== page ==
Participant updates included the following.  The CHIPS/Washoe Crew is being reconstituted and some of the new members will be from Carson City.  The USFS Carson Ranger District is close to finalizing an agreement with CHIPS.  Teresa McClung is now the Acting Forest Supervisor of the Lake Tahoe Basin Management Unit while Forest Supervisor Jeff Marsolais has been seconded to the Region 5 office.  CHIPS reported that their proposed biomass-to-bioenergy facility in Wilseyville is number three in the queue and that they have several prospective developers interested in partnering with them.  The current offer to buy such power is $0.13787/Kwh which nobody is taking up.

The next meeting is set for Tuesday June 6th at 6:00 pm at Turtle Rock Park.  Craig Thomas of the Sierra Forest Legacy will be making a presentation.

To contact us you can either leave a comment on this blog, or for a private comment, visit our contact us page.

The Alpine Biomass Committee is supported by a grant from the National Forest Foundation with funds coming from Region 5 of the U.S. Forest Service.  This organization is an equal opportunity provider.

Rick Hopson to present at May meeting.

Rick Hopson, Amador District Ranger will be making a presentation on the planned Caples Ecological Restoration Project which will utilize prescribed fire.  The Caples Creek watershed is located approximately 30 miles east of Placerville, California and encompasses portions of Alpine, Amador and El Dorado counties.  It is more than 20,000 acres in size and primarily managed by the Eldorado National Forest (ENF).  Fire suppression over the past century has increased fuel accumulation, decreased forest health and resilience, and increased the time between natural fires in the watershed.  Lengthening of fire return intervals has led to significant increases in fuel loading, tree density, canopy cover, and snag density as well as shifts in species composition.  These conditions have greatly increased the risk of high intensity wildfires that could have significant effects on water quality during a post-fire recovery period.

The Caples Ecological Restoration Project environmental analysis that was conducted by the interdisciplinary team analyzed approximately 8,800 acres of prescribed burning within the Caples Creek watershed, which included approximately 4,400 acres in the lower elevations (western portion of the project area) and 4,400 acres of vegetative island burning in the higher elevations (eastern portion of the project area).  This project would re-introduce fire back into the landscape to improve forest health and fire resiliency, meadow and aspen ecosystems, and wildlife habitat.  Approval to implement the Caples project was signed in February, 2016 and will be implemented over the next several years.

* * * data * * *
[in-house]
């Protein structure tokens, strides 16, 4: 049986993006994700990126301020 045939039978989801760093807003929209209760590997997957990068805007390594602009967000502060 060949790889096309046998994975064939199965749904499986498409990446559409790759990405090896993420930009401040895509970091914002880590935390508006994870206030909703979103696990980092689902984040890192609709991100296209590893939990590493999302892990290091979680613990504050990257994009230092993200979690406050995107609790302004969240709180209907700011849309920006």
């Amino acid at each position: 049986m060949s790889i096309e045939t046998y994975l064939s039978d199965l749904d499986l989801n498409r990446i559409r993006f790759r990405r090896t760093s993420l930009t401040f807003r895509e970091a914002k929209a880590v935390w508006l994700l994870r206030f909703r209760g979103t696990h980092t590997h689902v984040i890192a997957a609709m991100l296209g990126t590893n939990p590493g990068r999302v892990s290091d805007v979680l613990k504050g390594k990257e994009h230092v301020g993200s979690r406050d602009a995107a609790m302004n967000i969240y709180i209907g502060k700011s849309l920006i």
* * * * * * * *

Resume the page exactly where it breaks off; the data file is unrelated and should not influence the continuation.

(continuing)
Rick Hopson is the District Ranger for the Amador Ranger District, the southern-most district of the Eldorado National Forest, located in Pioneer CA.  His education includes a Bachelor of Science degree in Environmental Studies from the University of Minnesota (1993) and a Master of Science in Forest Hydrology from Oregon State University (1997).  Rick started his Forest Service career in 1994 as a Hydrology Technician on the Chequamegon National Forest in northern Wisconsin, and has worked as a hydrologist for the Lake Tahoe Basin Management Unit, Inyo and Sierra National Forests in California as well as the Intermountain Regional Office in Ogden, Utah.

Workshops:  For those that are interested in rural community development and wood utilization there is a two day workshop on May 16th and 17th in Sacramento sponsored by the Sierra Institute.   On Day 1 participants will have an opportunity to hear project updates from community bioenergy and other wood utilization projects, learn about the outcomes of the state’s Tree Mortality Task Force work, and gain insights on financing and business plan development.  The morning of Day 2 will feature presentations from organizations developing wood product campuses, insights on brownfields cleanup, and a dialogue on how rural communities can successfully partner with for-profit entities while ensuring community benefits.  The afternoon of Day 2 will feature presentations on biomass feedstock and conversion technologies from researchers, as well as a facilitated conversation between community organizations and researchers associated with the Waste to Wisdom Project.  Financial support for travel, accommodation and food is available from the Statewide Wood Energy Team.

On May 23rd and 24th a workshop in Sacramento focused on all-lands management and community capacity building is being sponsored by the National Forest FoundationUS Forest Service Pacific Southwest Region and the Sierra Institute.  Financial support for travel, accommodation and food is available from the Alpine Biomass Committee.